Right from the start, and with increasing force throughout the story, the character needs to be presented with convincing reasons to resist the Truth. If the Truth wasn’t painful or inconvenient in some way, why wouldn’t the character reject the Lie right from the start? Just like Senator Jeff Smith in Capra’s Mr. Smith Goes to Washington, there needs to be compelling reasons for a character to want to cling to innocence and ignorance in the face of corruption.

The Hardest Part of Writing Good Character Arcs—and How You Can Make It Look Easy!

4. Give the Character a Strong Motive to Pursue the Truth

At the same time as the character is being tempted to reject the Truth, he also needs to be given a strong underlying motive that will compel him to keep pursuing the Truth–sometimes in spite of himself. Despite everyone’s arguments that he could do more good for his state by bending to the political machine, there’s a part of Jeff Smith (the part that believed the Truth from the beginning) that can’t help returning time and again to his Truth that “the lost causes are the only ones worth fighting for.”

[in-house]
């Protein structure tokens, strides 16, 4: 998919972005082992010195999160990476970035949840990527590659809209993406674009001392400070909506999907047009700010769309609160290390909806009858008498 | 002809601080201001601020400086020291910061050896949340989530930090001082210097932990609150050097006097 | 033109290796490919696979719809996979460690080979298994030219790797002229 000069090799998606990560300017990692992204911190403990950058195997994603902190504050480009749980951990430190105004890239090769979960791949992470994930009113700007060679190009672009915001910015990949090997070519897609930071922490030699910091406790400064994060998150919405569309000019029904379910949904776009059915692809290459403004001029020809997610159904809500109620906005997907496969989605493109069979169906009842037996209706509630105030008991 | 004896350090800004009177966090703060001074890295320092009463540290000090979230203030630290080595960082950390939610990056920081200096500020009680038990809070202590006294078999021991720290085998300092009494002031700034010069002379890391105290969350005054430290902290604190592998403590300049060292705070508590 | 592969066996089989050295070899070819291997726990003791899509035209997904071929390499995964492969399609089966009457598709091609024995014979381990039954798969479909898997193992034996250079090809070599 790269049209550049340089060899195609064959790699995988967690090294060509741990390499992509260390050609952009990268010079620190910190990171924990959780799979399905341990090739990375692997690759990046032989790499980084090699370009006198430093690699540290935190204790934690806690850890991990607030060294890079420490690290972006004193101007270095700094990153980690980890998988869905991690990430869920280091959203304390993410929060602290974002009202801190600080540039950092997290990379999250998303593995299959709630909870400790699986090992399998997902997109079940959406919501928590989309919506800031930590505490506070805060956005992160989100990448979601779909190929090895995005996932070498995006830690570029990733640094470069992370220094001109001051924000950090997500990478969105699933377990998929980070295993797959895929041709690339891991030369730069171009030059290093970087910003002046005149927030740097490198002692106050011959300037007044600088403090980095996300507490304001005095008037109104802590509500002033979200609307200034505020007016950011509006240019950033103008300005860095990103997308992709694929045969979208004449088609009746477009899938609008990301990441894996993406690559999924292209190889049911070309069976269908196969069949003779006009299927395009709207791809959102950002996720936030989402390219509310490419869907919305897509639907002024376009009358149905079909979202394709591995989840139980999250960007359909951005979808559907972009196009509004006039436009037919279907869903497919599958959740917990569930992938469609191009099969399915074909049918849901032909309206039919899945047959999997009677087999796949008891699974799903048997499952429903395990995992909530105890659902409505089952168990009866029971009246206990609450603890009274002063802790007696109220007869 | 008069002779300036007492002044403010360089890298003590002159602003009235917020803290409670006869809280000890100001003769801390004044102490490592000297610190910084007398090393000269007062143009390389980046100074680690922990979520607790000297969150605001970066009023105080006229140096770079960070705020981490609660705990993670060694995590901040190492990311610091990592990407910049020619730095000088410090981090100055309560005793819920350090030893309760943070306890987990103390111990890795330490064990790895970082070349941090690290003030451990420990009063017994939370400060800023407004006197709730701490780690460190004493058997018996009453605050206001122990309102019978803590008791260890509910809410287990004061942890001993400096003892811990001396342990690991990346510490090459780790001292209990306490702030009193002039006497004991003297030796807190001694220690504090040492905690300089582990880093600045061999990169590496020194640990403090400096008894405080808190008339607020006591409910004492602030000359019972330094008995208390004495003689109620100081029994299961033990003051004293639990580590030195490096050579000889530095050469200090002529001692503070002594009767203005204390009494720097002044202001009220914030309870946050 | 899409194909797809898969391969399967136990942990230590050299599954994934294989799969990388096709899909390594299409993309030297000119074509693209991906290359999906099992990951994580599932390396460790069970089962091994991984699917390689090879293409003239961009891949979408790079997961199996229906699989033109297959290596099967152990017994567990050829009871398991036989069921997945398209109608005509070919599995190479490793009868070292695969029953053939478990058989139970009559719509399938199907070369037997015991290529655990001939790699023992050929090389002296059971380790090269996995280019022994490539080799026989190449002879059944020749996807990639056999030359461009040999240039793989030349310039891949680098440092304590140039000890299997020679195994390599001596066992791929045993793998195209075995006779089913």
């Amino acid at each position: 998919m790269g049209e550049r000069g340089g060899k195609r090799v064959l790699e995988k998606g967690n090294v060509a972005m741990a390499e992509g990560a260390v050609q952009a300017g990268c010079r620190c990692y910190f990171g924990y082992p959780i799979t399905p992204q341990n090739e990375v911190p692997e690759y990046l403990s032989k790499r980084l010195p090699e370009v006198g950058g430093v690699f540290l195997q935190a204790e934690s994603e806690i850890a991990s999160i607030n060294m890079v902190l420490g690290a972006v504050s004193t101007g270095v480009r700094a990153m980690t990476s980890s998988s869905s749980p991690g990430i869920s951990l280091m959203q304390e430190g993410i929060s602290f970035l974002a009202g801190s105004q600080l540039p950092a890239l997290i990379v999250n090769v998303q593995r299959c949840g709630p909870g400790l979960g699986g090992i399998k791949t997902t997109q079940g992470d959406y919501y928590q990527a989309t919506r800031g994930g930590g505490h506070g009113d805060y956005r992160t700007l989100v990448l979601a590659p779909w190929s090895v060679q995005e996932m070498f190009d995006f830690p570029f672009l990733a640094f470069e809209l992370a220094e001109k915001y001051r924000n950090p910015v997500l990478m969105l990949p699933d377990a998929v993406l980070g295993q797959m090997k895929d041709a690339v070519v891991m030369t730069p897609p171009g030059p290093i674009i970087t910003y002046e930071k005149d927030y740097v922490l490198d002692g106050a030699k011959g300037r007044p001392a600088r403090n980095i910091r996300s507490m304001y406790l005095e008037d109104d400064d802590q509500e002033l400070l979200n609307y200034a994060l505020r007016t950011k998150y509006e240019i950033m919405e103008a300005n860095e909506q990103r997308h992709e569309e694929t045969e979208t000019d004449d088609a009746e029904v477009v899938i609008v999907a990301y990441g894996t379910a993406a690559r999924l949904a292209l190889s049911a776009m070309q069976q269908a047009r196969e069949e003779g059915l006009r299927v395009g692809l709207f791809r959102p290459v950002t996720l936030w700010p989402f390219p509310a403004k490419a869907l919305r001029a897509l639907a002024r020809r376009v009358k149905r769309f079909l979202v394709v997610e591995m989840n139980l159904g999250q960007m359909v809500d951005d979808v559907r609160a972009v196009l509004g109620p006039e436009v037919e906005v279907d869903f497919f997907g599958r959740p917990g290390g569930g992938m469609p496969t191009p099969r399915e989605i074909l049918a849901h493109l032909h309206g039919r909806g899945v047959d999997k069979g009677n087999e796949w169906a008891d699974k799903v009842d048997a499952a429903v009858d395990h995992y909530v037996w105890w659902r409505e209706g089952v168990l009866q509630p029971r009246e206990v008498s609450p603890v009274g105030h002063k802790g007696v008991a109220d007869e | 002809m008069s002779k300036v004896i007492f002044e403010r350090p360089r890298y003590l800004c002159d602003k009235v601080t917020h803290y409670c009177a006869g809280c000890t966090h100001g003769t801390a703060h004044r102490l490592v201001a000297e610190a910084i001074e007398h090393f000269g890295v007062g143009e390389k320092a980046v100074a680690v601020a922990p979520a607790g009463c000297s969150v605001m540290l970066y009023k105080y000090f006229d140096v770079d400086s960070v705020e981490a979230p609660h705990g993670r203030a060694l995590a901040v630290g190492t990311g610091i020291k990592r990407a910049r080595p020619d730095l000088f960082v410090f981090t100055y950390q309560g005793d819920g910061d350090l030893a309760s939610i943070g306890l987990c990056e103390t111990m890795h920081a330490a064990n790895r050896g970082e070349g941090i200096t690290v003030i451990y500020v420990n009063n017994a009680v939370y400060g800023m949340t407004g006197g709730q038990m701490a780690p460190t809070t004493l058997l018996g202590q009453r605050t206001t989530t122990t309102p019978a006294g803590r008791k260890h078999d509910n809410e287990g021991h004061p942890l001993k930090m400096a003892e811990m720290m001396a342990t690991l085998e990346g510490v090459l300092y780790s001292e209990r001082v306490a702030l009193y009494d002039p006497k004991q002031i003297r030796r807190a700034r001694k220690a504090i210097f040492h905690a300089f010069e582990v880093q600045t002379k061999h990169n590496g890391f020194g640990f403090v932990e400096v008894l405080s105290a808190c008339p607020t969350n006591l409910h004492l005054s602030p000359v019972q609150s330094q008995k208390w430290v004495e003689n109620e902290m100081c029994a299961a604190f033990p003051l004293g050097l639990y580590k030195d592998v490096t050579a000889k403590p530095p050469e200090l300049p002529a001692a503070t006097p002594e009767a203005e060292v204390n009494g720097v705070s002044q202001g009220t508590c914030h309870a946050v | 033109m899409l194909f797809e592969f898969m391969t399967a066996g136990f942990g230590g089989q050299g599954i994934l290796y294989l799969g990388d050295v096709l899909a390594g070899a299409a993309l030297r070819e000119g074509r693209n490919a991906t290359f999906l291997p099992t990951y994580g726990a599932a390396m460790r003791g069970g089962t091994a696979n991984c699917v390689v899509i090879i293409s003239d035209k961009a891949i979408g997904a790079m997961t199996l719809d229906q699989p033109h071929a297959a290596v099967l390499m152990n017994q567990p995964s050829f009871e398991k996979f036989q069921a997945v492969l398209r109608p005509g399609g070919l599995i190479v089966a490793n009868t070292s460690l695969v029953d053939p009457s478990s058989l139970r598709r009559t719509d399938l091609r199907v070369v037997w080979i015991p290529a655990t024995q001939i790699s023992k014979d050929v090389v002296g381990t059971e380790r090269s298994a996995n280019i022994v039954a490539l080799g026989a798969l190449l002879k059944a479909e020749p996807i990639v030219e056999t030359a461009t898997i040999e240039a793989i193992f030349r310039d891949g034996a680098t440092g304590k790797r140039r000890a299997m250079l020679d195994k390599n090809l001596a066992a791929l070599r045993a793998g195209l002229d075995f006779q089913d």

5. Realize Your Character’s Arc Is an Awakening

Frank Capra's American DreamCharacter arcs aren’t about change so much (per se) as they are about awakening. I’ve been using examples from Frank Capra’s classic movies throughout this post. In the marvelous documentary Frank Capra’s American Dream, director and producer Marshall Herskovitz offers commentary on how Capra’s masterful presentation of his characters’ awakenings was the key to why his stories remain so compelling: